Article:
Don't hide problems or flaws in your house or they could come back to haunt you.  Tell your agent all about the property - both good and bad. 


The law says you must disclose everything you know (ALL MATERIAL FACTS), about the property and the buyer then purchases it knowingly.  You will have to complete a "Transfer Disclosure Statement" for the buyer.


In California there are many disclosure and advisory forms to fill out, all for the protection of our clients and agents.  An example of just a few are;


  • Transfer Disclosure Statement
  • Agency Disclosure
  • Statewide Buyer's and Seller's Advisory
  • Seer 13
  • Buyer's Inspection Advisory
  • Environmental Hazards
  • Mold Advisory
  • Pet Disclosure
  • Data Base Disclosure
  • Lead Base Paint (Home prior to 1978)
  • ABS Disclosure (Home prior to 1989)
  • Seller's Loss History (Insurance claims)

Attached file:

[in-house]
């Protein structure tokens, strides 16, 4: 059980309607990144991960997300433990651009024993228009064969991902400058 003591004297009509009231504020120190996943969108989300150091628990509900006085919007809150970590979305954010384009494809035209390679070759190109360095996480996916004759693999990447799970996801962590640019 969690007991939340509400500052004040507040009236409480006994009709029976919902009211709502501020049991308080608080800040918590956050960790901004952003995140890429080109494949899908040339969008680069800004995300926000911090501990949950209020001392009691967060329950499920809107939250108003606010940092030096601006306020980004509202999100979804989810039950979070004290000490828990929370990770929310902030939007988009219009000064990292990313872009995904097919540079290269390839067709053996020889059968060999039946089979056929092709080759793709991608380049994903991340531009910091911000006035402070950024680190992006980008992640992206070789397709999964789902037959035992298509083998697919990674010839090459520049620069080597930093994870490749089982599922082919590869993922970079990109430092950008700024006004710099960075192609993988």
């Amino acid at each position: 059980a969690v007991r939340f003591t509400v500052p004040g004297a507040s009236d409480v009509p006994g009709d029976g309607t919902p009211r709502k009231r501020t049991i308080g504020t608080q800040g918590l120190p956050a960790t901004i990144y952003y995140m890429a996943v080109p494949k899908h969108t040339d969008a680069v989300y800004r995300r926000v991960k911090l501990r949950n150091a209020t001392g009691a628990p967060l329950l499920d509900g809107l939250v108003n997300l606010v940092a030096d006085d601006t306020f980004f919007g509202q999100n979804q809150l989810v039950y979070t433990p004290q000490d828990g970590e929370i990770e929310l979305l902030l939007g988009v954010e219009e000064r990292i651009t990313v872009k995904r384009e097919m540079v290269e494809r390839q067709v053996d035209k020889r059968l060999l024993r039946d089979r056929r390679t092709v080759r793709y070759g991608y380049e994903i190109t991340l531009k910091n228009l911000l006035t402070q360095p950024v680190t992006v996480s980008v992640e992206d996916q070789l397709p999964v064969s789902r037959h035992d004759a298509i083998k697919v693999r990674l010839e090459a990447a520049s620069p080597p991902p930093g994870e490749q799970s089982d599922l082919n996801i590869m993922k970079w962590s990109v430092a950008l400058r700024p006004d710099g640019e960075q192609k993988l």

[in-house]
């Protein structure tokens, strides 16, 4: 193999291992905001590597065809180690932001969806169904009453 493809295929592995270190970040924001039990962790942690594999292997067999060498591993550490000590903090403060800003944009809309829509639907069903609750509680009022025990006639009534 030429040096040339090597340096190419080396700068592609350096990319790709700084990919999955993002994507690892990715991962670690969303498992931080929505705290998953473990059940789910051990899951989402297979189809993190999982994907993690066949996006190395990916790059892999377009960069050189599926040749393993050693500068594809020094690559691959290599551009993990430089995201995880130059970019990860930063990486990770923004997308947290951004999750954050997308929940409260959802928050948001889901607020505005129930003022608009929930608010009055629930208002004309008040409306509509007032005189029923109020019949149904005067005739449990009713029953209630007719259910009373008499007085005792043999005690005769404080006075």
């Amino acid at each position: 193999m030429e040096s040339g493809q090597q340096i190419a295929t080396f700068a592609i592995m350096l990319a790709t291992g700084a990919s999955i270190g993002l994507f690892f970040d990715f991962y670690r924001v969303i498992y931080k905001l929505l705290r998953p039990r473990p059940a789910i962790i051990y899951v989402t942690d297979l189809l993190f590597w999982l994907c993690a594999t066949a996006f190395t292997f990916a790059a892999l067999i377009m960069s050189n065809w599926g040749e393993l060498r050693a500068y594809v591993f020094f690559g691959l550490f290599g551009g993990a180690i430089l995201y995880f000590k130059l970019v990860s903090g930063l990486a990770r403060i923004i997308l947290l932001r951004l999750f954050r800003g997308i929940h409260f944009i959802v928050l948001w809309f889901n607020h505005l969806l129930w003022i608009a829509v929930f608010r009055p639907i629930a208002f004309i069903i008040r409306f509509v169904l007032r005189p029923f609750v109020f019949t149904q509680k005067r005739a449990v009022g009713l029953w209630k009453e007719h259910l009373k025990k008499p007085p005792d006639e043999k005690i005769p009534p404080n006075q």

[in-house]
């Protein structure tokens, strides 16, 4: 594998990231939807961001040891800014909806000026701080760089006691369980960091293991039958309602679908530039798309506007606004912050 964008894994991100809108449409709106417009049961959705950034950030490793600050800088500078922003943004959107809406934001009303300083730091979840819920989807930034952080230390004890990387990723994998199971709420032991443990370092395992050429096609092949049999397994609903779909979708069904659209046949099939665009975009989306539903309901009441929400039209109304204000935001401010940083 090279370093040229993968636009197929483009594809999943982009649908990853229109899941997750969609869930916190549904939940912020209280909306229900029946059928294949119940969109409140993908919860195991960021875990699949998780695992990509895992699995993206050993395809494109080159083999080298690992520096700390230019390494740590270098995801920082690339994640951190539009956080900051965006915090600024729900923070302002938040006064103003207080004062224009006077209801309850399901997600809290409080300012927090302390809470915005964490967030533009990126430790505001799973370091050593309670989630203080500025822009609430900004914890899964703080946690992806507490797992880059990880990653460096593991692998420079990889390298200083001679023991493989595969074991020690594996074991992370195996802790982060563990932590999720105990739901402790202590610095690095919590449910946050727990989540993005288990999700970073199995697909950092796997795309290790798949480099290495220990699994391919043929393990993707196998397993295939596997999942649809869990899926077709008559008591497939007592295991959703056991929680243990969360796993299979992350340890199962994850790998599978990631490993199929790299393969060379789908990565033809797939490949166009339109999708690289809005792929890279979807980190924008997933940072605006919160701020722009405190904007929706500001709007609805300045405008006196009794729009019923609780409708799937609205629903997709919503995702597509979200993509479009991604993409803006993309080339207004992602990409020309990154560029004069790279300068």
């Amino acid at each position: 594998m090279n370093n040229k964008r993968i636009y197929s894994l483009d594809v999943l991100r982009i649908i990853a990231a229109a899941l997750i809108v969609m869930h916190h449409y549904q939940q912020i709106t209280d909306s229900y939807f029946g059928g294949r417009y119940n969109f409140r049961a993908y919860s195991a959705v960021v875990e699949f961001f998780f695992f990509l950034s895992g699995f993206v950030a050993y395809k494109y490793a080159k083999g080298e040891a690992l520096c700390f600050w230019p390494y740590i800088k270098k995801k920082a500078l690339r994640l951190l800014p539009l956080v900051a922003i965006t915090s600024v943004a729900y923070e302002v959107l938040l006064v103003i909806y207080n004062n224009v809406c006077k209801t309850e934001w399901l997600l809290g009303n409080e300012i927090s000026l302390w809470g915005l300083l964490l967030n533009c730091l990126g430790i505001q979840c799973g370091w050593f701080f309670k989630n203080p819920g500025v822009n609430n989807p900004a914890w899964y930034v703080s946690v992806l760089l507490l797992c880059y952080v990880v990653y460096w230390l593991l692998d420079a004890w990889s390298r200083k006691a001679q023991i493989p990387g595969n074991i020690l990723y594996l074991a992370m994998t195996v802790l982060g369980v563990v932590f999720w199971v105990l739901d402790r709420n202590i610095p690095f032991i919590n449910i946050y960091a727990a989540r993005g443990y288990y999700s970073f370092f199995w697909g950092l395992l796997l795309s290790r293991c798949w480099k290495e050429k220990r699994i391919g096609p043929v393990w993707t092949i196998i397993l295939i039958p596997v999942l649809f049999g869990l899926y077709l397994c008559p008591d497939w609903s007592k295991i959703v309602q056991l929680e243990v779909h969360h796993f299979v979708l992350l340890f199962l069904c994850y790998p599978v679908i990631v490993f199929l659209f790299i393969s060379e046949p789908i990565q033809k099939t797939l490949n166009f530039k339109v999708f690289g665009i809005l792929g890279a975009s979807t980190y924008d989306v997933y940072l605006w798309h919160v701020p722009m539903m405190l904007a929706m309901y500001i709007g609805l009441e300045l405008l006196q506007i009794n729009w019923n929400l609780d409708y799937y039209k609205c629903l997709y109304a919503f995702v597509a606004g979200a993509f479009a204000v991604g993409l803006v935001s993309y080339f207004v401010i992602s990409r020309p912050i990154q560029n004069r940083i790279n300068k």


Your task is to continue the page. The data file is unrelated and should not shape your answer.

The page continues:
• Water Heater Disclosure
  • Smoke Detector Disclosure




The sale of any real property can have serious legal and income tax consequences.  The 1997 Tax Act provides that for a principal residence sold after May 6, 1997 a taxpayer can exclude gain up to $250,000 if you are single or married filing a separate tax return and up to $500,000 for couples filing a joint return. 


To qualify for this exclusion you must have owned your residence for at least two of the last five years before the sale.  You must have also occupied the house as your principal residence for two out of the last five years.  These two year periods do not have to be the most recent two years nor do they have to be consecutive.


It may also be possible to defer the gain on the sale of investment property under Internal Revenue Code Section 1031.  To obtain any of these benefits you must usually plan well in advance of the sale of your property.


You should contact an appropriate tax, accounting, legal or real estate professional for the exact effect on your specific situation.  Realtors® are not allowed to give legal advice.  Contact your own attorney or tax professional.